Can I get HIV from kissing?

HIV does not spread through kissing, even deep kissing, unless both partners have sores or bleeding in their mouths. HIV is not spread through saliva.

Can I get HIV from a blowjob?

The risk of getting HIV from oral sex is present but extremely low, for both the giver and receiver. The giver’s risk increases if there are open wounds, sores, or ulcers in the mouth, if they have a throat STI, or if they’ve recently had dental work done.

Can I get HIV from fisting or fingering?

The risk of getting HIV from fisting or fingering is present in the following situations:

  • The receiver comes into contact with blood, cum, or precum on the giver’s fingers, hands or arms. The risk increases if the receiver has open wounds in their anus or rectum, or has an untreated STI.
  • The giver has open wounds on his fingers, hands or arms, or doesn’t cover them with gloves. The giver can reduce this risk by using gloves.
Can I get HIV from touching someone with HIV, or using their things?

No – HIV dies very quickly once it leaves the body and is exposed to air, and is not transmitted or absorbed through skin.

Can I get HIV from tattoos or piercings?

Only if the needles have been reused – a good tattoo or piercing parlour will make it a point to use new and sterile needles for each customer, so getting a used needle is extremely unlikely. Make sure that the tattoo artist or piercer opens the needle packaging in front of you.

Can I get HIV from mosquito bites

No – mosquitoes do not carry HIV, nor do they inject blood into the body.

I’m worried that I was exposed to the virus. What can I do?

If you’re HIV negative, get PEP (Post-Exposure Prophylaxis) within 72 hours. Taking PEP for a month can help protect you against HIV, and the earlier you start, the better.  Read more about PEP here.

Is there a connection between HIV and other STIs?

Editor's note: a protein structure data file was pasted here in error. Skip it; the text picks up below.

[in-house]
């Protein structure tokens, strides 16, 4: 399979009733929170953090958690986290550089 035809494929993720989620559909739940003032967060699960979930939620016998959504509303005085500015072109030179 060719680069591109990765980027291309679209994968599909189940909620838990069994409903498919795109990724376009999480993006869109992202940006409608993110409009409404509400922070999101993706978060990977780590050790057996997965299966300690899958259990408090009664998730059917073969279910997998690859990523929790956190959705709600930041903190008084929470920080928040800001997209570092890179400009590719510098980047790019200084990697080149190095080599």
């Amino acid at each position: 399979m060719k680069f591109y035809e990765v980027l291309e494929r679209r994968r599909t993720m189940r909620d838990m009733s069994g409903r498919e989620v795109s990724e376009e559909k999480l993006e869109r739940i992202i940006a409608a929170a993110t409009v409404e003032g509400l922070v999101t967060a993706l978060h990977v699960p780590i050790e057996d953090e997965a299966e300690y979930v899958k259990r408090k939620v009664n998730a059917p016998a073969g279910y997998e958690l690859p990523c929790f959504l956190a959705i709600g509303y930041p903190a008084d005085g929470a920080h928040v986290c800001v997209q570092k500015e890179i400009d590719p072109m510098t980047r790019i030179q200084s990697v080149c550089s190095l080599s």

Having an untreated STI can increase the risk of getting or transmitting HIV.

If you are HIV-negative but have an STI, you are about 3 times as likely to get HIV if you have unprotected sex with someone who has HIV. On the other hand, if you are HIV-positive and also have another STI, you are about 3 times as likely as other people with HIV to transmit HIV through sexual contact.

The only way to know for sure if you have an STI is to get tested. If you’re sexually active, you and your partners should get tested for STIs (including HIV if you’re HIV-negative) regularly, even if you don’t have symptoms.

Read more about other STIs here.

Will people find out about my status?

After your HIV positive status has been confirmed by your hospital, your doctor is obliged by the Prevention and Control of Infectious Diseases Act 1988 to inform the Ministry of Health and your District Health Office about your status, but this is done only for statistical purposes and to ensure that you and your partners are informed about your status. To ensure that your case is reported to the correct district, you must provide your current residential address when registering at the hospital.

A District Health Officer will get in touch with you by telephone to ensure that you are aware of your status and to counsel you on treatment. This session is conducted in a confidential, professional and non-judgmental manner, so there is no need to worry about your information being leaked.

It’s very important that you speak to them when they get in touch with you – an officer may visit your place of residence or the address registered in your identity card if they are unable to contact you by phone.

Outside of these situations, your health information will be kept secret and will not be shared with other parties or organisations. You are not obliged to disclose your status to anyone else – not even your family, friends, or employer. You may choose to do so personally if you are comfortable with doing so.